Dedicated to experimenting and experiencing new ways of cooking, eating, working out, and home decor.
My daughter has been OBSESSED with My Little Pony: Friendship is Magic for the past six weeks or so. And I’m not talking about just watching an episode here and there; no, I’m talking about spending whole days watching episode after episode on Netflix and YouTube if I don’t kick her outside to play regularly. She’s also been spending more than enough time on their website, coloring pictures and making paper dolls that are now hanging all over her room.
However, the title is a dead giveaway as to the entire series’ plot: that friendship is magic, important, something that you should work for and do your best in. A great message for an only child, who isn’t forced to share toys, parents, time, or anything that a child with siblings tends to pick up naturally.
Today, my daughter made a cute duct tape bracelet for her friend, and that gave me a great idea to make some friendship bracelets for the kiddos. I ended up making three, because M has a couple of tight best friends (she runs in large crowds- such an extrovert!). I wouldn’t be surprised if I end up making even more than that.
Being a Pinterest aficionado, you’d think I’d have come across more duct tape art in my timeline. I haven’t, so these bracelets were completely from my imaginative brain (one that spent plenty of hours as a child making complicated bracelets- er, not so complicated when I think about some of the amazing stuff that’s out there, but complicated for a 13 year old). I just figured they were cute, and needed a tutorial on how I made them. They’d be a great activity for an 8-13 year old on a rainy day (MY 8 year old, of course, took off on her bike the second I started making them- so much for the two of us doing this project together!).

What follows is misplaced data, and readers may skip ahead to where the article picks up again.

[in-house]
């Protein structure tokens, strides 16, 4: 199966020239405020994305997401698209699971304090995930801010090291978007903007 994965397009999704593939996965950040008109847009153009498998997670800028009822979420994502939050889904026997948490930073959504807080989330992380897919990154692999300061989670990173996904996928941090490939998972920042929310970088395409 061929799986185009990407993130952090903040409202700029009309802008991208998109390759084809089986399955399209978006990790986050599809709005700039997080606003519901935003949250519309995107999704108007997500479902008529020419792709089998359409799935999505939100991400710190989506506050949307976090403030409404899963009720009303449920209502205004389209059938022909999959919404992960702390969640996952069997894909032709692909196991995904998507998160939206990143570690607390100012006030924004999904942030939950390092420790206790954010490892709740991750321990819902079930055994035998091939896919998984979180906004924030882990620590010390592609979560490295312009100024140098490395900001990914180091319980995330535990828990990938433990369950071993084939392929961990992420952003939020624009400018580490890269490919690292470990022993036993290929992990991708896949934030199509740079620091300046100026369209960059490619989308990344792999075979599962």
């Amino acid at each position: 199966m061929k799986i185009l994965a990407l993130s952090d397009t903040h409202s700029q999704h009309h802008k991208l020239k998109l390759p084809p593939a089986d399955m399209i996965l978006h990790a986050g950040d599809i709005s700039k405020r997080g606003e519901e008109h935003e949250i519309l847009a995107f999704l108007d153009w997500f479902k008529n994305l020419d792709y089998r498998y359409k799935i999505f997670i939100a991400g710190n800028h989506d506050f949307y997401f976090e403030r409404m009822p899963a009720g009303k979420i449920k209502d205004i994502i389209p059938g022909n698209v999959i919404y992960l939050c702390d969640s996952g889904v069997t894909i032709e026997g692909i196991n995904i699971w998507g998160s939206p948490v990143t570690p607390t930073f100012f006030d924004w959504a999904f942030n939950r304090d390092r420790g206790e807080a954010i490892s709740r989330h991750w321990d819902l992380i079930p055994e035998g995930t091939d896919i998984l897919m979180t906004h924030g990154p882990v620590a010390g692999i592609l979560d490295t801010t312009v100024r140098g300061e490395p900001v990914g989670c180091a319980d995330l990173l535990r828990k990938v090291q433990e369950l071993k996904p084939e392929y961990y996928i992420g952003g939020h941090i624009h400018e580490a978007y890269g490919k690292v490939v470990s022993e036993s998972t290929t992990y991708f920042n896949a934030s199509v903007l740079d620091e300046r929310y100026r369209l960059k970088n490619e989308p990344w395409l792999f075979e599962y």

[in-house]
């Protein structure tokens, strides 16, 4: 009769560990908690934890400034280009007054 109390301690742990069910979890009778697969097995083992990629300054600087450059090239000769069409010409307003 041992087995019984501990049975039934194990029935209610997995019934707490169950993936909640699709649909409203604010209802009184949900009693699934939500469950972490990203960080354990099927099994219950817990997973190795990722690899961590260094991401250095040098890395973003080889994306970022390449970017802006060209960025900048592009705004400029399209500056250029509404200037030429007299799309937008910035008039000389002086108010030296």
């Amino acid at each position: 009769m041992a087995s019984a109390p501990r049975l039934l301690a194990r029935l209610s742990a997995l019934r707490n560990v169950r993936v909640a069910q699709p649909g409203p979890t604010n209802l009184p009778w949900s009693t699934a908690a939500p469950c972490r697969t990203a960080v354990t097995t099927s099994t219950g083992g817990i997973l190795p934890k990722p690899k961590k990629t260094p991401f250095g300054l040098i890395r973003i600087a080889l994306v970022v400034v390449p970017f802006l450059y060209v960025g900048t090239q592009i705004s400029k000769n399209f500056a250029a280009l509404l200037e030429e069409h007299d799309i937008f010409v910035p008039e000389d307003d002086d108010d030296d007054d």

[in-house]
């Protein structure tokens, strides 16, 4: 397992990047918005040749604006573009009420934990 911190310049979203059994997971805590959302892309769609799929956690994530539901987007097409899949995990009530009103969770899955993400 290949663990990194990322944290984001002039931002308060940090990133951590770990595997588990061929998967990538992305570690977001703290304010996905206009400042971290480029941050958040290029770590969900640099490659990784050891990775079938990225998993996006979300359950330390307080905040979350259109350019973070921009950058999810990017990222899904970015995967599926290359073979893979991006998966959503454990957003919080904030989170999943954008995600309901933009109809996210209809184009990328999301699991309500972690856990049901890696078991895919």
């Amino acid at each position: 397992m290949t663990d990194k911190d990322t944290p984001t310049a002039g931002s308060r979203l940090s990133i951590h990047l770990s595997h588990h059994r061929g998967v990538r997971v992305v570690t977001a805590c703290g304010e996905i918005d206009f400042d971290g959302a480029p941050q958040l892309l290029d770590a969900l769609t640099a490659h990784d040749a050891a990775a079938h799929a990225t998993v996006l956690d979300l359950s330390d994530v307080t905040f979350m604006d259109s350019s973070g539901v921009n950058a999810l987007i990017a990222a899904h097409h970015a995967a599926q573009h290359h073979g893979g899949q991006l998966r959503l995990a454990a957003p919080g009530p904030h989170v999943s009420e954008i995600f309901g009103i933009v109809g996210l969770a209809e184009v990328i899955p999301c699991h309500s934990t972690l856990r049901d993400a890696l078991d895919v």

Start with a roll of fun-colored duct tape. M got this a couple weeks ago at Menards.
Cut a long strip off the roll (I would guess mine was about 10 inches long, and if you get a bracelet that is too long it can always be shortened).
Using a scissors, cut two notches approximately equidistant from each other, then tear the tape into three long strips.
After it’s started, tape the top of the bracelet to a hard surface (I used my desk) using another piece of tape. Then finish braiding. I pulled mine tight to create the crinkled effect. Then, tape the bottom together. I just used the piece of tape that had been holding the bracelet to the desk.
Now comes the question of how we get this long braided “stick” to turn into a bracelet! Hmm, how about creating belt loops?
Cut a small piece of tape off the roll, then cut two small notches along the horizontal line of the strip. It doesn’t have to be perfect, but you don’t want them to be too far apart or the loops will be too big. And vice versa. You’ll want two of these loops, so you’ll end up cutting another one.
And you’re done!